4. When we all pitch in a little, something MASSIVE is achieved! The latest news says that the ALS Association has raised a little over $100 million. WOW. In about a month, 100 million dollars were raised by ordinary people all over the country chipping in a little. So often it’s easy to look at major world issues all around us and feel helpless and hopeless in solving them because they just seem too big. But look at what can be accomplished when thousands of people come together in unity over something! Not many people can afford to donate a large amount of money… but when each person donates just a little, whatever they can, it all adds up into being something beyond what each of us could do on our own. (I think there’s a bigger picture lesson here…)
5. What if… people were really challenged to do something. This is the bottom line for me. If our hearts are really genuine about wanting to help people, about wanting to end disease, world hunger, and heart-breaking issues all over the world… why don’t we really do something?
What if we took all of the good that we’ve witnessed with the ALS challenge: the great intentions, the creative fun, the unity of community, the “nominations” which are encouraging others to make a difference too, and generosity, and put that towards the calling that God has specifically given you?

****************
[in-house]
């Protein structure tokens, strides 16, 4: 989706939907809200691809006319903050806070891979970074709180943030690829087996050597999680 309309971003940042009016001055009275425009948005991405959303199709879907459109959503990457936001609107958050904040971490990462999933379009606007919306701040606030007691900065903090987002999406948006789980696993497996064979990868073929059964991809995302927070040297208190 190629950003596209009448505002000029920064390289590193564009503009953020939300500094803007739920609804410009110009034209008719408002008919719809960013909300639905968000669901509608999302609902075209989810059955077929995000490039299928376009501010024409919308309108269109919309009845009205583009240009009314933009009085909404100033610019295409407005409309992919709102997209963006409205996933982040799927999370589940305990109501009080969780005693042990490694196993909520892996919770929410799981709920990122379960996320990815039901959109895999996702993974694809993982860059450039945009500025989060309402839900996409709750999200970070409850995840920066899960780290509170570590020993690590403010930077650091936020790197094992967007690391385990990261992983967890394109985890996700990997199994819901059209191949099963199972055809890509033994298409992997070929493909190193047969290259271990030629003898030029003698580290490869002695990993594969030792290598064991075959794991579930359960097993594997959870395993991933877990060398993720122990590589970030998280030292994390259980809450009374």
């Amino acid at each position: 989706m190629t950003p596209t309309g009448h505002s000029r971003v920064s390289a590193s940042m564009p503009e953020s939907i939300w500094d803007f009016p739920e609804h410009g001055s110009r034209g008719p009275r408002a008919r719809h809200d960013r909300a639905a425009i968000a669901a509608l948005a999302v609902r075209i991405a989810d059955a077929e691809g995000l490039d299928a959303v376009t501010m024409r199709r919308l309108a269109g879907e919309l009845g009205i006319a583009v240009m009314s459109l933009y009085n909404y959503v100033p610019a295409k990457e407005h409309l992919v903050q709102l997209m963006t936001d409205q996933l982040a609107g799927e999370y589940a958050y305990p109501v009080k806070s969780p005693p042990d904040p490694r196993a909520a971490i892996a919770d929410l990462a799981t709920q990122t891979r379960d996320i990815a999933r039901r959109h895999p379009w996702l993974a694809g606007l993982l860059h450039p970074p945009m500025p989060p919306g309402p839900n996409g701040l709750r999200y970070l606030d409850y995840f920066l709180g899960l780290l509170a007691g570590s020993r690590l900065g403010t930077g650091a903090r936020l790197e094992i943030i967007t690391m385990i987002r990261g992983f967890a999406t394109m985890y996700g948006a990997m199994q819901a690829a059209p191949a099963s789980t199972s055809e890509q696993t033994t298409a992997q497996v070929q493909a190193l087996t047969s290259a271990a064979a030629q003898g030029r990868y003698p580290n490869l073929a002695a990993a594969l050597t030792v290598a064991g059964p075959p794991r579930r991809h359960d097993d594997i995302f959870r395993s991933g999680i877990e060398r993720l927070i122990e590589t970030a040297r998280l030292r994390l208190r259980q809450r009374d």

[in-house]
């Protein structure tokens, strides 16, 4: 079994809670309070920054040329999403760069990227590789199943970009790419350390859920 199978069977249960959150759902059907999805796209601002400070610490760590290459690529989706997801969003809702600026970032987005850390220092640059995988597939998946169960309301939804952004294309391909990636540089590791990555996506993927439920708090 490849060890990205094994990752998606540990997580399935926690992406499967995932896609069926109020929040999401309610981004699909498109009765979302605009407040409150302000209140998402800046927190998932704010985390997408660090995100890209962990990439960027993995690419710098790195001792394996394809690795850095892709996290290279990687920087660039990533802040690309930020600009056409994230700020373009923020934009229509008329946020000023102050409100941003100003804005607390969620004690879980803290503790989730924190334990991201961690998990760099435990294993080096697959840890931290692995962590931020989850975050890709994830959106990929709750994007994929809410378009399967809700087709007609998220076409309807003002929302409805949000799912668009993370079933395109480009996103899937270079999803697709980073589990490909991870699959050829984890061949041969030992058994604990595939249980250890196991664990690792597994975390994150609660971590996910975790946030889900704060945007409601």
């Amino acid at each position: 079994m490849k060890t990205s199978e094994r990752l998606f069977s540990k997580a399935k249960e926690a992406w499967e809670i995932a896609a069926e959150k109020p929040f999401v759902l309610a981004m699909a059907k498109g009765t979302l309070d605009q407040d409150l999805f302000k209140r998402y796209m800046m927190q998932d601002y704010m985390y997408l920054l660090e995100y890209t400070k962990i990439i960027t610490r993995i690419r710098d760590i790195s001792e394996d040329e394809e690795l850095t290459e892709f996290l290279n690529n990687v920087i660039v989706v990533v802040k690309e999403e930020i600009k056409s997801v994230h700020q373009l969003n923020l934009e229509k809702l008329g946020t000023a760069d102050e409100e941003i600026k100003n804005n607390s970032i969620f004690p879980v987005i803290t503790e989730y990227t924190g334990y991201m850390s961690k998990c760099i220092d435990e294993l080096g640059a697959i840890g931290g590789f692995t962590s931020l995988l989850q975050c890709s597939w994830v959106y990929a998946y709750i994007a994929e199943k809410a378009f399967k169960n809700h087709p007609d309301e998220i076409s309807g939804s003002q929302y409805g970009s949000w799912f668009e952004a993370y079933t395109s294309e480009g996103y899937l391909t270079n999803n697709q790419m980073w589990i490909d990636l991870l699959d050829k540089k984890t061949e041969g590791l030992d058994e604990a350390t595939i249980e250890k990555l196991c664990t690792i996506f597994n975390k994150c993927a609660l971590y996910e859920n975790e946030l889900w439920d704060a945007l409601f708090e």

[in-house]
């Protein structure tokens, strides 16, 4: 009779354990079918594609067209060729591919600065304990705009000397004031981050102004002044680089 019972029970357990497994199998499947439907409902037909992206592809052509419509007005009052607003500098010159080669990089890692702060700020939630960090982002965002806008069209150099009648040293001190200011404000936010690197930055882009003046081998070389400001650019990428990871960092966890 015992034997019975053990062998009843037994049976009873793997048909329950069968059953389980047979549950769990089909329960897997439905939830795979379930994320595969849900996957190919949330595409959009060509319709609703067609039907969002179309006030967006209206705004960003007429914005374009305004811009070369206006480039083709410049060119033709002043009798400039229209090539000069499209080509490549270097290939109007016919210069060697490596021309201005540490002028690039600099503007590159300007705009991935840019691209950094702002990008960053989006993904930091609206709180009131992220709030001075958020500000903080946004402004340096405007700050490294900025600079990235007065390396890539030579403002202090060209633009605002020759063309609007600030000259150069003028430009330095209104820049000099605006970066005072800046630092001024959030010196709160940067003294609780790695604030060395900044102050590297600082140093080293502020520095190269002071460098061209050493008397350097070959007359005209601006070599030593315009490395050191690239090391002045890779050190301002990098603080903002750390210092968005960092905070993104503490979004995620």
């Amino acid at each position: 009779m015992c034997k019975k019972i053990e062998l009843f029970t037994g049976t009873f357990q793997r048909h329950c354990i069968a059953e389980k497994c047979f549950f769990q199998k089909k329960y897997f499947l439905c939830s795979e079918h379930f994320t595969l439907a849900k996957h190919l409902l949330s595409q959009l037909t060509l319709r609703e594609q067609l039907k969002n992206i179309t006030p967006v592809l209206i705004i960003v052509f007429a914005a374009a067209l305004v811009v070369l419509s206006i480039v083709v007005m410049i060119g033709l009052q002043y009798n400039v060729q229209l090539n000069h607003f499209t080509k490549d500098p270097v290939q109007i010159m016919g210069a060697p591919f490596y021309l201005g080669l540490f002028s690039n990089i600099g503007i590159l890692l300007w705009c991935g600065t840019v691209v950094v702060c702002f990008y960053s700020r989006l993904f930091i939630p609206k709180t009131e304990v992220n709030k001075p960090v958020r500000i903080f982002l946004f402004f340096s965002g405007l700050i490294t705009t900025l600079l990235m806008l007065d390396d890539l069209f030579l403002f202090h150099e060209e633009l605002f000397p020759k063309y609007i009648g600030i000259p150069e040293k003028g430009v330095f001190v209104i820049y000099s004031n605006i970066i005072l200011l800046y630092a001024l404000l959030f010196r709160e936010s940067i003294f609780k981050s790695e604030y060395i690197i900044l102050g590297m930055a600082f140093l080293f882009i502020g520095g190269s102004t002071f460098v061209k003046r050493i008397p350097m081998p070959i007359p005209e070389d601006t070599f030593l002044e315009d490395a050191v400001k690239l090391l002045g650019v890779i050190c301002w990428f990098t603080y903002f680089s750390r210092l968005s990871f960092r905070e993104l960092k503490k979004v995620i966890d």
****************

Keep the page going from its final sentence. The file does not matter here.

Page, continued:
Each of us have been given special talents and gifts to use for God’s glory. And as we follow Jesus, He breathes a unique passion into our heart to serve the world in a specific way. Our purpose is to love God and love others (Matthew 22:37-39) – our mission is how specifically He is calling us to do that.
Perhaps you’re passionate about abolishing sex trafficking. Finding a cure for cancer. Digging wells for people without clean water. Adopting orphans. Mentoring troubled kids. Caring for the elderly. Serving the homeless. Mending broken families. Ministering to prisoners. Whatever. It. Is.
[[I challenge YOU.]] You have 24 hours to pray about this, consider what God is speaking to you, and take the first action step. It doesn’t have to be big, just one step. Then, whenever you’re ready, share your passion with others. “Nominate” (encourage) others to join you and to take up their own challenge in the callings they’ve received.
“… Faith by itself, if it is not accompanied by action, is dead.” James 2:17
“Speak up for those who cannot speak for themselves, for the rights of all who are destitute. Speak up and judge fairly; defend the rights of the poor and needy.” Proverbs 31:8-9